Ubuntu – Automated 20.04 Server Installation using PXE and live server image

20.04netinstallpxeserversubiquity

How to do an fully automated Ubuntu 20.04 Server install using PXE and the live server image?

Reason

With the 20.04 release, it seems clear Ubuntu is further pushing the live server installer (subiquity) option. The debian-installer (d-i) image has been renamed legacy. So has the netboot installer I typically prefer. The 20.04 release also introduces a new automated installation option for the live server installer.

Best Answer

  • Fully Automated Ubuntu 20.04 server install using PXE

    These are steps to do a fully automated Ubuntu 20.04 Server install using PXE with the live server image. I found the process to be lightly documented and filled with issues. In these steps I am installing 20.04 on a UEFI based server.

    (edit: I adapted these steps for a BIOS based server at Deploy Ubuntu 20.04 on bare metal or virtualbox VM by pxelinux, cloud-init doesn't pick up user-data file )

    There are many variations to these steps possible. They can be customized and tailored to suit one's needs. The goal is to provide one example of how to accomplish this and to help other users overcome the issues encountered.

    links about the installer

    config references

    source code

    Build a tftp server

    All the following steps are run as root. These were tested on an Ubuntu 18.04 server.

    Install the tftp server and a web server

    apt-get -y install tftpd-hpa apache2
    

    Configure apache to serve files from the tftp directory

    cat > /etc/apache2/conf-available/tftp.conf <<EOF
    <Directory /var/lib/tftpboot>
            Options +FollowSymLinks +Indexes
            Require all granted
    </Directory>
    Alias /tftp /var/lib/tftpboot
    EOF
    a2enconf tftp
    systemctl restart apache2
    

    Download the live server iso

    wget http://old-releases.ubuntu.com/releases/20.04/ubuntu-20.04-live-server-amd64.iso -O /var/lib/tftpboot/ubuntu-20.04-live-server-amd64.iso
    

    Extract the kernel and initramfs from the live server iso

    mount /var/lib/tftpboot/ubuntu-20.04-live-server-amd64.iso /mnt/
    cp /mnt/casper/vmlinuz /var/lib/tftpboot/
    cp /mnt/casper/initrd /var/lib/tftpboot/
    umount  /mnt
    

    Download the grub image to load via PXE

    wget http://archive.ubuntu.com/ubuntu/dists/focal/main/uefi/grub2-amd64/current/grubnetx64.efi.signed -O /var/lib/tftpboot/pxelinux.0
    

    Configure grub. This configuration will provide a fully automated boot option as well as a manual boot option

    mkdir -p /var/lib/tftpboot/grub
    cat > /var/lib/tftpboot/grub/grub.cfg <<'EOF'
    default=autoinstall
    timeout=30
    timeout_style=menu
    menuentry "Focal Live Installer - automated" --id=autoinstall {
        echo "Loading Kernel..."
        # make sure to escape the ';' or surround argument in quotes
        linux /vmlinuz ip=dhcp url=http://${pxe_default_server}/tftp/ubuntu-20.04-live-server-amd64.iso autoinstall ds="nocloud-net;s=http://${pxe_default_server}/tftp/" root=/dev/ram0 cloud-config-url=/dev/null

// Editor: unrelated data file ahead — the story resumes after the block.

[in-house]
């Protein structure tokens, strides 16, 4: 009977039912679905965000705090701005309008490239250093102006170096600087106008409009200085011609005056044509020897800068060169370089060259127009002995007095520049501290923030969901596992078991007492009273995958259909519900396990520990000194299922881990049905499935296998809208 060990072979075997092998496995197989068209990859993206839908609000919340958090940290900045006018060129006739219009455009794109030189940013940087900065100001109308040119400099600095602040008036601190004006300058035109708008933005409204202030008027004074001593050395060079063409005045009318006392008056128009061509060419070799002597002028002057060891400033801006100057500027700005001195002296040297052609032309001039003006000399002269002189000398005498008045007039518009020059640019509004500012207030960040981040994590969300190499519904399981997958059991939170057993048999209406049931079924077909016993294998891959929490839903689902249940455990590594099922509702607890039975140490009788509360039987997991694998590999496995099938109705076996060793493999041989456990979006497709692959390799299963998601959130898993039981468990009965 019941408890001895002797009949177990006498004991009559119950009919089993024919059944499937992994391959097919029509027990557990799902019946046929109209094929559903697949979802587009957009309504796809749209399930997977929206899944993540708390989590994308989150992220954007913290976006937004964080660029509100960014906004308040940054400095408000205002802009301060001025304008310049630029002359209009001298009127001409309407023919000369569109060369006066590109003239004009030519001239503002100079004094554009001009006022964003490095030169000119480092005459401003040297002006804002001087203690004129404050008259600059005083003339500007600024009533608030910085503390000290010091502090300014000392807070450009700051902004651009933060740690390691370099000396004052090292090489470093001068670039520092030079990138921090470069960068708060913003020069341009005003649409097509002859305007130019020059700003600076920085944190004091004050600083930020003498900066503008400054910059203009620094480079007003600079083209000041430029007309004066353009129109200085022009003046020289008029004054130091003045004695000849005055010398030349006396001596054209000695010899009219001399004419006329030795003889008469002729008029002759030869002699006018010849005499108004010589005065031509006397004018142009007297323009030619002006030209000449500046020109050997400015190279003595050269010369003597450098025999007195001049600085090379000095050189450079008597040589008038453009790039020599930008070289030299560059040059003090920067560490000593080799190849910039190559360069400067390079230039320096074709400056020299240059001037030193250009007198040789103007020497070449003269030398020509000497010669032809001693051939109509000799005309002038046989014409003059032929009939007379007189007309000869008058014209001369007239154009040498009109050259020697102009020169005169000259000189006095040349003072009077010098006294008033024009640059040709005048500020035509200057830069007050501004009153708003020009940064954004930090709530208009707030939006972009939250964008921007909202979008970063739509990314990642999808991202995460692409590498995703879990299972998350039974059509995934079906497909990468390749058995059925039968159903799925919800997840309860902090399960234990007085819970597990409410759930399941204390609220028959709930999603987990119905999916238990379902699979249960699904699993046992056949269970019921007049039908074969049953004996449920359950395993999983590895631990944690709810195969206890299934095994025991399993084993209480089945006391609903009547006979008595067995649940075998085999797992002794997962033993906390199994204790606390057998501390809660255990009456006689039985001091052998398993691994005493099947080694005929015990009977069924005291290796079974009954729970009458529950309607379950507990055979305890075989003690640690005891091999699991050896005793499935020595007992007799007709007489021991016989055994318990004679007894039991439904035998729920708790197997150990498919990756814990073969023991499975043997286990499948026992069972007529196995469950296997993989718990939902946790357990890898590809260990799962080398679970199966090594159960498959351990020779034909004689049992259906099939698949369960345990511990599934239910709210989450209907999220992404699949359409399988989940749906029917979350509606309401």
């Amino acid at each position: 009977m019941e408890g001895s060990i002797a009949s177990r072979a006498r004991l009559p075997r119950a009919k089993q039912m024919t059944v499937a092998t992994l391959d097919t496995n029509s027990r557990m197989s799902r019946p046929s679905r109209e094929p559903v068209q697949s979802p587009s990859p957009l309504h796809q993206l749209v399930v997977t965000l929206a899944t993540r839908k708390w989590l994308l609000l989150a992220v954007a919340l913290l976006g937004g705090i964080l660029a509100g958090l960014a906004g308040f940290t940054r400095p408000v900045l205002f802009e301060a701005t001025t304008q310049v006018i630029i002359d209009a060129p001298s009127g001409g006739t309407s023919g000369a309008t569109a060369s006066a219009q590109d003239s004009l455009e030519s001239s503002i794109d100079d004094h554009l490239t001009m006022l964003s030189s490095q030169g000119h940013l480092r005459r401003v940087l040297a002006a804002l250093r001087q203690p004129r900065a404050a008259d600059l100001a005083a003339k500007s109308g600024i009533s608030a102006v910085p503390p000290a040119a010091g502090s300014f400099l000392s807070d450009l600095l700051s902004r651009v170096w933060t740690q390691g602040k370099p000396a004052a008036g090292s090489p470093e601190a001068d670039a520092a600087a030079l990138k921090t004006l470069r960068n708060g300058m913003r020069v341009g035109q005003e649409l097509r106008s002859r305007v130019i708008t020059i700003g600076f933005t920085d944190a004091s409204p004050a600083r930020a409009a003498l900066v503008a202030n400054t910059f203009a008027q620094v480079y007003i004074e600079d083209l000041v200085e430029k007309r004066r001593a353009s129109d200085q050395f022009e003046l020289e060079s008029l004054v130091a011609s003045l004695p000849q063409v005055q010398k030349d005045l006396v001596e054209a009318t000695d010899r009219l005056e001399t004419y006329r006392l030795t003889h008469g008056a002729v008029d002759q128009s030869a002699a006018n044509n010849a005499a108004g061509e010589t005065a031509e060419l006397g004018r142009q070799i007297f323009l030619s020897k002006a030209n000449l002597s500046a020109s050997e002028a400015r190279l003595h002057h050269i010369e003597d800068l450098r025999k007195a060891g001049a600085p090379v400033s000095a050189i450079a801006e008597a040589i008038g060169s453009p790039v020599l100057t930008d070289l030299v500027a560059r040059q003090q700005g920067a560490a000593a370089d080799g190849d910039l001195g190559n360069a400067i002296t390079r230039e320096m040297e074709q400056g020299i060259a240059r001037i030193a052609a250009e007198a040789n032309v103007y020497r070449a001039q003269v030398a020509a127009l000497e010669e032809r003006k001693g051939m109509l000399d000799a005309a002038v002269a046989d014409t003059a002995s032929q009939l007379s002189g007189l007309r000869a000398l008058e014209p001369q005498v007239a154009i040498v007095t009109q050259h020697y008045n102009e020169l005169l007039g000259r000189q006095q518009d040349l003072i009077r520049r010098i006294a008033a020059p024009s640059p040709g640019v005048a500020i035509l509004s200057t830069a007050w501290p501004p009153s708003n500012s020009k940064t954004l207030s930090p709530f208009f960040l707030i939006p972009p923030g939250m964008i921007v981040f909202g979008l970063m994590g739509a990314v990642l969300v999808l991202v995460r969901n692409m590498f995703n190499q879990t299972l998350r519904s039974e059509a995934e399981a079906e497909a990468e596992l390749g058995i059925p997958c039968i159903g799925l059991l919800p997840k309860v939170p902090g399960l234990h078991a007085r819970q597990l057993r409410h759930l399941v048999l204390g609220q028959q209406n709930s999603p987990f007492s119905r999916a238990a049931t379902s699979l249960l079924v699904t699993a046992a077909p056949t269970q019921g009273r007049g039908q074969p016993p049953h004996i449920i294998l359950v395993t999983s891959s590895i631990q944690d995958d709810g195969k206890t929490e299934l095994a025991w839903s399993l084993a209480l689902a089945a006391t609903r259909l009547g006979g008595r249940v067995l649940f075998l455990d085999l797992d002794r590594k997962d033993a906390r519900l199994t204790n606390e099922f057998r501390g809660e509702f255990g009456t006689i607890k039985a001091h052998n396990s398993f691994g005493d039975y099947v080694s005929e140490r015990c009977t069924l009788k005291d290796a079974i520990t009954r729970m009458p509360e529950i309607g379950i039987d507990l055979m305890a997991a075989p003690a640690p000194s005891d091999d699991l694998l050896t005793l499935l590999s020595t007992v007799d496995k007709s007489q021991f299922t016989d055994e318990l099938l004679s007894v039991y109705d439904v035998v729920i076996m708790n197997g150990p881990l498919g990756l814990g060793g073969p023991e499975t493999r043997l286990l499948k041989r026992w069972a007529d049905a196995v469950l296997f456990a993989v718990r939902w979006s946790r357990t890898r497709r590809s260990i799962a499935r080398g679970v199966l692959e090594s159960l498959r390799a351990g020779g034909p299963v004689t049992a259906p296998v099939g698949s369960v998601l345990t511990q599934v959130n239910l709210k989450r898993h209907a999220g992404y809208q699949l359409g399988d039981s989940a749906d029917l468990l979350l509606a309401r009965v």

echo "Loading Ram Disk..."
        initrd /initrd
    }
    menuentry "Focal Live Installer" --id=install {
        echo "Loading Kernel..."
        linux /vmlinuz ip=dhcp url=http://${pxe_default_server}/tftp/ubuntu-20.04-live-server-amd64.iso root=/dev/ram0 cloud-config-url=/dev/null
        echo "Loading Ram Disk..."
        initrd /initrd
    }
    EOF
    

    Configure cloud-init with the autoinstall configuration. I first ran the install manually to get the generated /var/log/installer/autoinstall-user-data file to use as the basis. I then made modifications based on my needs and errors encountered.

    cat > /var/lib/tftpboot/meta-data <<EOF
    instance-id: focal-autoinstall
    EOF
    
    cat > /var/lib/tftpboot/user-data <<'EOF'
    #cloud-config
    autoinstall:
      version: 1
      # use interactive-sections to avoid an automatic reboot
      #interactive-sections:
      #  - locale
      apt:
        # even set to no/false, geoip lookup still happens
        #geoip: no
        preserve_sources_list: false
        primary:
        - arches: [amd64, i386]
          uri: http://us.archive.ubuntu.com/ubuntu
        - arches: [default]
          uri: http://ports.ubuntu.com/ubuntu-ports
      # r00tme
      identity: {hostname: focal-autoinstall, password: $6$.c38i4RIqZeF4RtR$hRu2RFep/.6DziHLnRqGOEImb15JT2i.K/F9ojBkK/79zqY30Ll2/xx6QClQfdelLe.ZjpeVYfE8xBBcyLspa/,
        username: ubuntu}
      keyboard: {layout: us, variant: ''}
      locale: en_US.UTF-8
      # interface name will probably be different
      network:
        network:
          version: 2
          ethernets:
            ens192:
              critical: true
              dhcp-identifier: mac
              dhcp4: true
      ssh:
        allow-pw: true
        authorized-keys: []
        install-server: true
      # this creates an efi partition, /boot partition, and root(/) lvm volume
      storage:
        grub:
          reorder_uefi: False
        swap:
          size: 0
        config:
        - {ptable: gpt, path: /dev/sda, preserve: false, name: '', grub_device: false,
          type: disk, id: disk-sda}
        - {device: disk-sda, size: 536870912, wipe: superblock, flag: boot, number: 1,
          preserve: false, grub_device: true, type: partition, id: partition-sda1}
        - {fstype: fat32, volume: partition-sda1, preserve: false, type: format, id: format-2}